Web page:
When I try to trace my wanderlust back to its source, my search stops at Helen, my Scottish great-grandmother. She bequeathed to me this strand of her DNA, I’m sure. I can’t think of anyone else to blame. No one else in my family seems to have — or have had — this hunger for far-off adventure.
Certainly not my mom. She thought that our little, all-white, middle-class, mostly I-Like-Ike Republican hometown in northern New Jersey was the center of the universe; and she had no interest in venturing much beyond it. I, on the other hand, clearly recall walking alone to and from our sturdy, all-brick grammar school along the town’s neatly trimmed main drag and thinking loudly, “The world is bigger than this!” and “Please, get me out of here!”
So when I learned that my father’s father’s parents, Helen Reid David and William Black of Kirriemuir, Scotland, left their little town and emigrated to Natal, South Africa, shortly after their wedding in the early 1880s, I could immediately relate to Helen. Imagine! I know people who are too afraid to travel to Africa today! Helen was brave enough to make the long, slow voyage by steamship 135 years ago.
I’ve been to Kirriemuir. It’s a charming town in east-central Scotland, just north of Edinburgh, home also to Peter Pan playwright James Matthew Barrie. In fact, Jamie Barrie and Helen David were contemporaries, likely schoolmates and childhood friends. Barrie, who never wanted to grow up (and never grew much taller than five feet), lived to be 77 and is buried in the beautiful hilltop cemetery in Kirriemuir overlooking the glorious Strath. Helen and William Black, however, are not buried there. They died mysteriously in Africa, in their 20s, leaving a young son behind (who was destined to become my grandfather).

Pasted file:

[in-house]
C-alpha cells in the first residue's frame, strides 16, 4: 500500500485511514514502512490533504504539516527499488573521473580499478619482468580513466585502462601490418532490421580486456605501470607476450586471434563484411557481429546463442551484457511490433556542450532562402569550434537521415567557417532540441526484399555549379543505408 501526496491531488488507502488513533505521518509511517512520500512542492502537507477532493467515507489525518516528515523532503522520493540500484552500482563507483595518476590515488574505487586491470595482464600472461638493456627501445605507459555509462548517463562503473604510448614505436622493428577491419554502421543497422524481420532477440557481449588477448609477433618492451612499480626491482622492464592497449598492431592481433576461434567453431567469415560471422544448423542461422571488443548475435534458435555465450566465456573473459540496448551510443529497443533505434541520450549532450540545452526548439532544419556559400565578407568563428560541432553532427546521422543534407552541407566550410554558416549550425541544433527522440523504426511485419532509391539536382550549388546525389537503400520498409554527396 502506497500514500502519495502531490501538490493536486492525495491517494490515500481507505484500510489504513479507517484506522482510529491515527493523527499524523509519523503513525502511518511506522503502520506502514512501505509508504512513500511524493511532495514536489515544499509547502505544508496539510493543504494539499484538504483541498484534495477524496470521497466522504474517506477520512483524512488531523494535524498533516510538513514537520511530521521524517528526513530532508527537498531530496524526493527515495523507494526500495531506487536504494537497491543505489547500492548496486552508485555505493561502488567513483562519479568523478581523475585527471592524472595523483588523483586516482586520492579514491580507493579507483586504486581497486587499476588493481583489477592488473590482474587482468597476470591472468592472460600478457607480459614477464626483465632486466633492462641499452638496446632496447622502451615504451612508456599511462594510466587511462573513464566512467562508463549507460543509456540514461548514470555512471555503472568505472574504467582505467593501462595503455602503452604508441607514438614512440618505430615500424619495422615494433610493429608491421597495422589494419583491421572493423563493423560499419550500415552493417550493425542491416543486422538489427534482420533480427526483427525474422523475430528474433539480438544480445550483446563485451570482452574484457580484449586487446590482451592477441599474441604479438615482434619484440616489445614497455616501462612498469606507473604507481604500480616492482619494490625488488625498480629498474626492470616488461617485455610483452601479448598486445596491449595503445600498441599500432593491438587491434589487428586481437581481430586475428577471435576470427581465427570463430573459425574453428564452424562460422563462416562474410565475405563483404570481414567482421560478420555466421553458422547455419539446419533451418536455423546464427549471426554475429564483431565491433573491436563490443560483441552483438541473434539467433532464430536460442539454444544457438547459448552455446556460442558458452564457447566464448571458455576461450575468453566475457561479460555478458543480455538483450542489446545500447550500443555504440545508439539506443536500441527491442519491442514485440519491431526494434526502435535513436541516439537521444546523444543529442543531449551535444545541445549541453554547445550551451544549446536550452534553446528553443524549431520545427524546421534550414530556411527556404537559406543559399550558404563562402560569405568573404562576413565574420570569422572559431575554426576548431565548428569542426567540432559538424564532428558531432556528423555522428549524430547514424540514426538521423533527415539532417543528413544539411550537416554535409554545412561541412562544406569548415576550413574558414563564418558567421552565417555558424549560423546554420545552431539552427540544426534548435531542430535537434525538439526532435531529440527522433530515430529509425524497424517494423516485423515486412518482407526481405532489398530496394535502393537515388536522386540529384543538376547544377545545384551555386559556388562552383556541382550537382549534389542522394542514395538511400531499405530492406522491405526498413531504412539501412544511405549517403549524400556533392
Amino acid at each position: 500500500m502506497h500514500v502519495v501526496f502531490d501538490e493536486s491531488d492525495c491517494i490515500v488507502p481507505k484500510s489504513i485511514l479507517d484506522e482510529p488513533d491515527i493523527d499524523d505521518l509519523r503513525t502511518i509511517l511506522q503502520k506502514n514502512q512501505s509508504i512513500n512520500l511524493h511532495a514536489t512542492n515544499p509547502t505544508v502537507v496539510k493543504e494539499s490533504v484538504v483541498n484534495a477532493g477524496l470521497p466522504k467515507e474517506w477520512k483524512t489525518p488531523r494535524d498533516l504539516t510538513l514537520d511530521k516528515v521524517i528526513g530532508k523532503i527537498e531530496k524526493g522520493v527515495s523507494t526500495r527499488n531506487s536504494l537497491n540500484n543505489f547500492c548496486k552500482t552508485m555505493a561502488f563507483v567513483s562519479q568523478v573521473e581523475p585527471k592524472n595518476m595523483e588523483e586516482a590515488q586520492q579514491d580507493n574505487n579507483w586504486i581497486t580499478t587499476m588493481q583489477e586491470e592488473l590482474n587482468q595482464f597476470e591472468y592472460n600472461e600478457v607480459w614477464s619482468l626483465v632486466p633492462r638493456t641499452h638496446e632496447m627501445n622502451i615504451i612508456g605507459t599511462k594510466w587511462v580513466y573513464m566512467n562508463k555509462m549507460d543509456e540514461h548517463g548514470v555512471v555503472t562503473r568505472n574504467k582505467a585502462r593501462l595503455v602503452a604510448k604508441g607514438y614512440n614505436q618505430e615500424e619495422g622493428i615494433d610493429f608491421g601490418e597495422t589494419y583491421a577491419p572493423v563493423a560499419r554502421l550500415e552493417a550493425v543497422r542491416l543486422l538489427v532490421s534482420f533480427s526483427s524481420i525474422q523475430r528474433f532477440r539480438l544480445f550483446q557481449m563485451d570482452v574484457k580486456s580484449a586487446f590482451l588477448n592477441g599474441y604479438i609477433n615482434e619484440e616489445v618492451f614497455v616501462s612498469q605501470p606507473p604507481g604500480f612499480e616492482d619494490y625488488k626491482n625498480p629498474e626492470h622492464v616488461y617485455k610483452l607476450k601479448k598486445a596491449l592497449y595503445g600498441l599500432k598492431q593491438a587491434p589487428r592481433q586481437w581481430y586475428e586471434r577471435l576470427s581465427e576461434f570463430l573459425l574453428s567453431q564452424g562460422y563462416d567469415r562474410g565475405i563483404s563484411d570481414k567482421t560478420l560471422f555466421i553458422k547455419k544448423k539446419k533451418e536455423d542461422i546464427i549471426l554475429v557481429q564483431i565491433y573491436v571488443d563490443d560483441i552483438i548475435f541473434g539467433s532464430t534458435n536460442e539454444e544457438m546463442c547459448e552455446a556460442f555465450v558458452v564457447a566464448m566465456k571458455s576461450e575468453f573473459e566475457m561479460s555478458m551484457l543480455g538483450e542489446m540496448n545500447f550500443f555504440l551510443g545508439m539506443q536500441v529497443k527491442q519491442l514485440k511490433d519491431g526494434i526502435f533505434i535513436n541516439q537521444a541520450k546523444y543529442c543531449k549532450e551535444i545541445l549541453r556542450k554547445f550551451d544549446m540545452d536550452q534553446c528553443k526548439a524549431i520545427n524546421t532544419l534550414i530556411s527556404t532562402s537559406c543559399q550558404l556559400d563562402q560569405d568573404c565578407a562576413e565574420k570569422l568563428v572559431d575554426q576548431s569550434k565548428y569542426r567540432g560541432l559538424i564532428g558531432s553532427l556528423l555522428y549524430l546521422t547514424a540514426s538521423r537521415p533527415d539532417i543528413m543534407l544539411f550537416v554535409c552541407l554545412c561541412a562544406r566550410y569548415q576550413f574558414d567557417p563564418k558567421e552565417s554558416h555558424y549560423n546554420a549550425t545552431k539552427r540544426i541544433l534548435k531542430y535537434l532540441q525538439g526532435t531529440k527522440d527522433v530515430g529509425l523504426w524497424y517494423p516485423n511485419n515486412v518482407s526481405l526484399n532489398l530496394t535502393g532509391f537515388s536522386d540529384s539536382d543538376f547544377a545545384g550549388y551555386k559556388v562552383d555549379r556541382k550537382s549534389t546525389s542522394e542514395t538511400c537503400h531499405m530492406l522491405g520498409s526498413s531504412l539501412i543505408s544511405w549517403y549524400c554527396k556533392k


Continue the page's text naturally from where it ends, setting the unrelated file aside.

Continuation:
For years now I’ve felt the need to tell Helen’s story. I’ve imagined her, arms crossed, larger than life, standing in front of the Pearly Gates, ready to bar my way in if I hadn’t written her story for her before I died. I’ve felt like her chosen one. Who else would understand her? So fulfilling her wish has been on my Bucket List. But I can’t help but wonder now: Who in this busy world of countless diversions would care to take the time to read a book based on what little I know about my great-grandmother Helen? And: Would a blog post do?
Today, as I write about her, I’m thinking: If Helen Reid David Black had not had wanderlust — that hunger to see more of this world before one leaves it, to immerse oneself in other cultures, learn their languages, make and eat their food — and passed that wanderlust down to me; if she had never sailed off to South Africa to meet her fate there; if she’d remained rooted like a big old oak tree in charming little Kirriemuir, where she “belonged,” I would not be writing this blog post on wanderlust from the magical town of San Miguel de Allende in the central mountains of Mexico. I would not, in fact, be me. So I guess I have Helen to thank for all this.
Now, though, I still wonder: What will it take for her to give me passage through the Pearly Gates?